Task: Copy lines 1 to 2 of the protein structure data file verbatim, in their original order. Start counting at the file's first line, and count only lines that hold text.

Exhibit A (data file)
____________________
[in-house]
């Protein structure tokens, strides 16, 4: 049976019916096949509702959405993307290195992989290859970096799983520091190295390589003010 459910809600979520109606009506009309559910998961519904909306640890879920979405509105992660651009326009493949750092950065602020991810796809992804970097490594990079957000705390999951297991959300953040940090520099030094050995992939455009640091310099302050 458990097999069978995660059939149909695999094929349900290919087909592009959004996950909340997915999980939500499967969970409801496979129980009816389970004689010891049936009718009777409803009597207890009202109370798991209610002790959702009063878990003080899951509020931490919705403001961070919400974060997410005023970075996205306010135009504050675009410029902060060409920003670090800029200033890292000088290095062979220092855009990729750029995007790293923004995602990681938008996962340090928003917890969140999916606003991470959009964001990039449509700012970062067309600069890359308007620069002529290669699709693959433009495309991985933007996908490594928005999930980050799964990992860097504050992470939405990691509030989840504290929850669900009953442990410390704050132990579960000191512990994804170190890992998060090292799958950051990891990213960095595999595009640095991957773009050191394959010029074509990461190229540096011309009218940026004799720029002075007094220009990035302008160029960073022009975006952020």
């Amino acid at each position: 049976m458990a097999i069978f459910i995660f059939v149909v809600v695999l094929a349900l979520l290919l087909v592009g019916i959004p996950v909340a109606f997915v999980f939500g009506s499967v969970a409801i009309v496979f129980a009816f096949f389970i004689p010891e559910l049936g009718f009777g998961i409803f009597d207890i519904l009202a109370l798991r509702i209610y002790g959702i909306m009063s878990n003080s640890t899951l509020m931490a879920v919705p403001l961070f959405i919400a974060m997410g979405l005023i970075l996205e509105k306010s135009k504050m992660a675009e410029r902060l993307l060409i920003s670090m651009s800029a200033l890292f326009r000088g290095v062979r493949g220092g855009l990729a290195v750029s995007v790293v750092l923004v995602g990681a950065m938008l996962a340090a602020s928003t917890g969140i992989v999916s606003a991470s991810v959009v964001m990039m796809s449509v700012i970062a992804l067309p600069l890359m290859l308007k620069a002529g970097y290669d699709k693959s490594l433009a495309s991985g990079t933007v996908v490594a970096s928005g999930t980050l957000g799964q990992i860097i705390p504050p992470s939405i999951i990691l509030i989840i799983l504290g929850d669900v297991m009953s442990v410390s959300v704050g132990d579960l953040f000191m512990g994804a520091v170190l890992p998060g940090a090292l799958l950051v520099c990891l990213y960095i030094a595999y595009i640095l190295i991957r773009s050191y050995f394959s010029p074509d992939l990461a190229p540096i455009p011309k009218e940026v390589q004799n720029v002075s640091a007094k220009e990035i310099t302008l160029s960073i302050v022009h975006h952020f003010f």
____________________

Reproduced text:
[in-house]
């Protein structure tokens, strides 16, 4: 049976019916096949509702959405993307290195992989290859970096799983520091190295390589003010 459910809600979520109606009506009309559910998961519904909306640890879920979405509105992660651009326009493949750092950065602020991810796809992804970097490594990079957000705390999951297991959300953040940090520099030094050995992939455009640091310099302050 458990097999069978995660059939149909695999094929349900290919087909592009959004996950909340997915999980939500499967969970409801496979129980009816389970004689010891049936009718009777409803009597207890009202109370798991209610002790959702009063878990003080899951509020931490919705403001961070919400974060997410005023970075996205306010135009504050675009410029902060060409920003670090800029200033890292000088290095062979220092855009990729750029995007790293923004995602990681938008996962340090928003917890969140999916606003991470959009964001990039449509700012970062067309600069890359308007620069002529290669699709693959433009495309991985933007996908490594928005999930980050799964990992860097504050992470939405990691509030989840504290929850669900009953442990410390704050132990579960000191512990994804170190890992998060090292799958950051990891990213960095595999595009640095991957773009050191394959010029074509990461190229540096011309009218940026004799720029002075007094220009990035302008160029960073022009975006952020």